Furthermore, H.P. Buster aims to encourage testing for H. pylori among university students through awareness programs and social media advertising via university clubs. Additionally, they plan on investigating the social and cultural practices that have led to this rampant spread of H. pylori infections and leverage the power of social media to educate the population on proper hygienic practices.
Affiliation: University of Florida
Region: North America
Country of Residence: United States
Team GatorBugs’s project aims to intervene in consumer behavior to increase demand for antibiotic-free animal products in grocery stores. Their team will work to assess the effects of an awareness intervention package against antibiotic use in the food system on animal product consumption patterns.
GatorBugs is developing an Antibiotics Free Index (AFI), which indicates availability of antibiotic-free products in the store and includes it in the intervention content. Through mass communication, they aim to influence consumer behavior, ultimately increasing the demand for antibiotics-free animal products.
Affiliation: Johns Hopkins University
Region: North America
Country of Residence: United States
Team DvX aims to develop a Real Time Location System (RTLS) and AI-enabled C. difficile tracking and detection device. Currently, many hospitals, including the one Daphne is training in, use dogs to sniff for C. difficile. After the dogs’ alert for C. difficile, the patient is tested/the room is swabbed for samples, tested, and then quarantined until the patient is cleared after a course of antibiotics.
The infection is causing preventable morbidity and mortality. Even though C. difficile is the most frequent cause of infectious diarrhea in hospitals and long-term care facilities in Canada and the current sniff–test–contain–control regimen is highly costly for health care systems, there is currently minimal innovation in this arena. Team DvX’s innovation would be transformative and scalable.
Teams are coached
Throughout the global design sprint, teams continue to develop their project and hone their approach to advocate and engage key stakeholders. Teams receive expert coaching on behavior change strategies. Along the way, teams will produce a social media strategy, pen a blog to advocate for public and policymaker attention to their target issue, and put together a pitch presentation for an expert panel. Innovate4Health also works to amplify awareness and action on the health equity dimensions of their projects.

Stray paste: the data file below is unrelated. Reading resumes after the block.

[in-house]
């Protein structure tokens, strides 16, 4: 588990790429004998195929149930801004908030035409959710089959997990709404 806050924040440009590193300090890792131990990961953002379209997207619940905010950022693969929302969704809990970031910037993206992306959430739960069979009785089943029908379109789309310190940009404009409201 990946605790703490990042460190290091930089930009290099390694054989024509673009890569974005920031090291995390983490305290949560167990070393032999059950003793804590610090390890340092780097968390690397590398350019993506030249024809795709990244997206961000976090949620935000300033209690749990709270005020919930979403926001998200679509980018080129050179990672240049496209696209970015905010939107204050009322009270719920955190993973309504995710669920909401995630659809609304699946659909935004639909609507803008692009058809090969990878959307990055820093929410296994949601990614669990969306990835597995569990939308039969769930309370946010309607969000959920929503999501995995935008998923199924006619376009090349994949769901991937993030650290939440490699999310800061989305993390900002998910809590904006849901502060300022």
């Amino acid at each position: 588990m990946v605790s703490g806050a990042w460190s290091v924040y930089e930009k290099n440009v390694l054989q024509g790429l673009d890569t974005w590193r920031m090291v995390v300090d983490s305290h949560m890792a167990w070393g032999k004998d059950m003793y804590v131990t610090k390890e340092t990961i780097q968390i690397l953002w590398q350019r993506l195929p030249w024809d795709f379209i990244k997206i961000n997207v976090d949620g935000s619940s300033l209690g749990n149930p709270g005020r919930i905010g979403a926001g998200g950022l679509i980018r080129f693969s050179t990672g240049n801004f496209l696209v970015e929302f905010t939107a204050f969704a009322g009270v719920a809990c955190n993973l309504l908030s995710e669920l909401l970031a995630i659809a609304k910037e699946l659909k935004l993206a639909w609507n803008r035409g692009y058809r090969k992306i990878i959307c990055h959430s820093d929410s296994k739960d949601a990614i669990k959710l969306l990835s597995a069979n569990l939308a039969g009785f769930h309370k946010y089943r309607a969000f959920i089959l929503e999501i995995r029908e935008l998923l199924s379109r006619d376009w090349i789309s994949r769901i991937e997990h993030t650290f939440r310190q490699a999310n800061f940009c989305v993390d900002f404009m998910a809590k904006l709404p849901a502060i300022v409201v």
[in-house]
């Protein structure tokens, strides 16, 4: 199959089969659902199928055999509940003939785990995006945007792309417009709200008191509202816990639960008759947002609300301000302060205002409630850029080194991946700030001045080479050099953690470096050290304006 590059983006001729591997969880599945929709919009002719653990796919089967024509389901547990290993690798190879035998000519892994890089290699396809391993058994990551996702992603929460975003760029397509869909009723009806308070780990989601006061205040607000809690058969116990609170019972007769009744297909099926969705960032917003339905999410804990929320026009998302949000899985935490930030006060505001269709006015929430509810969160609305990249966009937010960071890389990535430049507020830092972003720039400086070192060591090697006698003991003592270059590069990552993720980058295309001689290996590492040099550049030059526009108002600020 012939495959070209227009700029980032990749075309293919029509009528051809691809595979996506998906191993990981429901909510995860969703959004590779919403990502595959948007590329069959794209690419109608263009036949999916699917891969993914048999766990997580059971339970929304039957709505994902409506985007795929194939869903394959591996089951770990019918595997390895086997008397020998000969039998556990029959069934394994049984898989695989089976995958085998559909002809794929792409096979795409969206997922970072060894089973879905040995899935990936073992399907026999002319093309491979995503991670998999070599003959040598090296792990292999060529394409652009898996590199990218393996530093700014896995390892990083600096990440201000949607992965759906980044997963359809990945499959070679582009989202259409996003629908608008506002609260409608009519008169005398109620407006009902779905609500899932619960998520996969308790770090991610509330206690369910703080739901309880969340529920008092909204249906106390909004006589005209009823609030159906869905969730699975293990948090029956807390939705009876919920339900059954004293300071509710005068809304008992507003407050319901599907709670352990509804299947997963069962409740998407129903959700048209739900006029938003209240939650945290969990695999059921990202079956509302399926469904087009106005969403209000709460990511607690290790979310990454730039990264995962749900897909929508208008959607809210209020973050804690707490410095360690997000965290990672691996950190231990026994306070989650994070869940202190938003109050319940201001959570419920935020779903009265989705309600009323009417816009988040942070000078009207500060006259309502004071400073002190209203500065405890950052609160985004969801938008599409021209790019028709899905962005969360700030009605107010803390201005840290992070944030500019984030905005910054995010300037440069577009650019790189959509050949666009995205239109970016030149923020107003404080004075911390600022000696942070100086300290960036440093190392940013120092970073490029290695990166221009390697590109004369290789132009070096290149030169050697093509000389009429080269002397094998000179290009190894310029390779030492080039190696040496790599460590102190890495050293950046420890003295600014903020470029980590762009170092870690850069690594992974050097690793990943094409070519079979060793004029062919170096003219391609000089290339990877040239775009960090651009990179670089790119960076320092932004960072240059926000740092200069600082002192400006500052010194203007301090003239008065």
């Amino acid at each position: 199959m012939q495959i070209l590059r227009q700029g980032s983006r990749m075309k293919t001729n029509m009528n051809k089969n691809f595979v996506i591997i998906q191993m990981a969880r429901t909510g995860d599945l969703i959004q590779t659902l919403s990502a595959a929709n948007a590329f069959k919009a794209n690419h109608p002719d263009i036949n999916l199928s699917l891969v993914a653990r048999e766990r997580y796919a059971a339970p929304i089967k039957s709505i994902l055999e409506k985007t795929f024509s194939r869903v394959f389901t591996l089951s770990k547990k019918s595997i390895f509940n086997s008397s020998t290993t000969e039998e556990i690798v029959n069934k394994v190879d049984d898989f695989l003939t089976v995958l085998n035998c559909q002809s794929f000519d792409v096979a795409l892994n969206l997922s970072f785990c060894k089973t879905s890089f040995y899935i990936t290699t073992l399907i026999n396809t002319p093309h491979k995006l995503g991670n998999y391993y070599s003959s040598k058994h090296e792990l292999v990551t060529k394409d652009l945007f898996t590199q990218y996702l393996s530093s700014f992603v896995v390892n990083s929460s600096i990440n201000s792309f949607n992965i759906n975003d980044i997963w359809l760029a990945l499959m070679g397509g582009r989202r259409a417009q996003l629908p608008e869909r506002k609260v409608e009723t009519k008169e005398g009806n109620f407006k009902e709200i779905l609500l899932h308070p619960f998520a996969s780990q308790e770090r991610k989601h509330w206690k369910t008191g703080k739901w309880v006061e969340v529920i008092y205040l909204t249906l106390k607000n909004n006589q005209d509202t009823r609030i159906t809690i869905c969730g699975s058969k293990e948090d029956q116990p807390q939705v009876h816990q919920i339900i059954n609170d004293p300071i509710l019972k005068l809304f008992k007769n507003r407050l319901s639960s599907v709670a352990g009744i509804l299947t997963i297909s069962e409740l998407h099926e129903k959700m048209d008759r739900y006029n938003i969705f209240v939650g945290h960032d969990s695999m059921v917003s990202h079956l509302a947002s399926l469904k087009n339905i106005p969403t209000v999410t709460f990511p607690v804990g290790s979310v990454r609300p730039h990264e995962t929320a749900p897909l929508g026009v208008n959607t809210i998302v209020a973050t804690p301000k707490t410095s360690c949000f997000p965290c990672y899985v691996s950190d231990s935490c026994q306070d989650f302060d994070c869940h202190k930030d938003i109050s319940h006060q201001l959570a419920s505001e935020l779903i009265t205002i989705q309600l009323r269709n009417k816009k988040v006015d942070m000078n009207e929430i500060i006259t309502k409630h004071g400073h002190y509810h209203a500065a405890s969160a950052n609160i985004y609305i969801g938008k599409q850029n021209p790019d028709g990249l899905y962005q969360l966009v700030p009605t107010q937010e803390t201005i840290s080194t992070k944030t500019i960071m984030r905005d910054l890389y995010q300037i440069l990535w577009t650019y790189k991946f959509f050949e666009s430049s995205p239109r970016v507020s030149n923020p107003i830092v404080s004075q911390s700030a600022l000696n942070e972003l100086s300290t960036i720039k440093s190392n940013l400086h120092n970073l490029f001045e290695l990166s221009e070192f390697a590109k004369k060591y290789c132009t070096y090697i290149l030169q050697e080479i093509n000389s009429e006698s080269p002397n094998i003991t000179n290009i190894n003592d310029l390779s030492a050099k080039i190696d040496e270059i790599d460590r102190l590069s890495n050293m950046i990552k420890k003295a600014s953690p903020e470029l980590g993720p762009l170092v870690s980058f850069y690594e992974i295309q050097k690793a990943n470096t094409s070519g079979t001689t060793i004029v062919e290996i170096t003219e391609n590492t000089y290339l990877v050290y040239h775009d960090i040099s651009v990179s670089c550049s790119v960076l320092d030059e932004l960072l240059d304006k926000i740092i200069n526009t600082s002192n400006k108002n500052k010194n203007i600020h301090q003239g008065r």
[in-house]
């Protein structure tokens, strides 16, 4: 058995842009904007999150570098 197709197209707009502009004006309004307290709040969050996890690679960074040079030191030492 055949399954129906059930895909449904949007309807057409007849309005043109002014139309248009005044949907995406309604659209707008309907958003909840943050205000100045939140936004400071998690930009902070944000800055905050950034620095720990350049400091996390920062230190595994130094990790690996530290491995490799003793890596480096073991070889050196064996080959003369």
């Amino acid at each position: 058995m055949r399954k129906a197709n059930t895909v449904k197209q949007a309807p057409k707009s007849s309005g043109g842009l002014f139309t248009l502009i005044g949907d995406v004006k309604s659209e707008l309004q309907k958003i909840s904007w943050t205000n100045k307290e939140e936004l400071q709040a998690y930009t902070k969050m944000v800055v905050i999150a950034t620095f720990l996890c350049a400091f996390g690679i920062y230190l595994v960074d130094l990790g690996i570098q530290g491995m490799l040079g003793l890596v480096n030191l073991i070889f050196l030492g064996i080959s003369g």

Innovate4Health seeks to train and nurture the next generation of champions to tackle emerging infectious diseases, and in particular, antimicrobial resistance. Across innovation pillars focused on healthcare delivery, the food system and the community, their solutions are tackling these challenges in their local contexts, while the teams collectively as a cohort are building a community of innovators having the shared inspiration of making change. A summary of all sixteen finalist teams can be found here and below.
More from "2022"
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- ReAct highlights during World Antimicrobial Awareness Week 2022
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- ReAct Asia Pacific: Competitions, webinars, social media campaigns and new Indonesian declaration on AMR
- Otto Cars awarded Research!Sweden’s Honorary Award
- Innovate4Health: 16 finalists from 12 countries!
- Otto Cars has dedicated his life to the fight against antibiotic resistance
- ReAct activities for World Antimicrobial Awareness Week 2022
- ReAct Asia Pacific: Antibiotic Smart Communities as a way forward
- Webinar ReAct Asia Pacific! Moving towards an Antibiotic Smart Community – the use of a novel indicator framework
- Join ReAct Latin America Meeting: Empowered Communities!
- The impact of antibiotic resistance on cancer treatment, especially in low-and middle-income countries, and the way forward
- Sweden: Pernilla’s 8-day old daughter died from sepsis – caused by resistant bacteria Klebsiella
- Five challenges that governments need to address in resolving the stagnation in antibiotic development
- The monkeypox outbreak: Need for antibiotic stewardship?
- Key takeaways from the ReAct Africa and South Centre Conference
- New ReAct Europe and EPHA position paper on EU incentives for new antibiotics development
- Launch of a new approach to antimicrobial stewardship in Zambia
- Time to register for the annual ReAct Africa and South Centre conference!
- Innovate4Health 2022: Call for student team applications!
- “Need to address the paradox of hospitals spreading disease” says new WHO report
- 5 takeaways from AMR Stockholm+50 event
- Student Tehseen Contractor
- ReAct Latin America: call to governments on the use of antimicrobials in intensive animal husbandry
- Join ReAct Stockholm+50 associated event! Global AMR response – What needs to be done?
- New opportunities for global action on AMR?
- Public hearings on elements to be included in a new international instrument on pandemic preparedness & response
- Policy briefing on WHO GAP AMR: 8 pillars of action to address global solutions to AMR
- India: State Action Plans on AMR in focus at stakeholder colloquium
- The silence is killing us – time to listen to the facts
- Access to clean water – a fairly inexpensive way to avoid infections
- Anna Sjöblom new Director ReAct Europe
- Dr. Hari Paraton: Drug resistance bacteria threatens lives of mothers and newborns
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- Artificial intelligence – the future of antibiotic resistance prevention?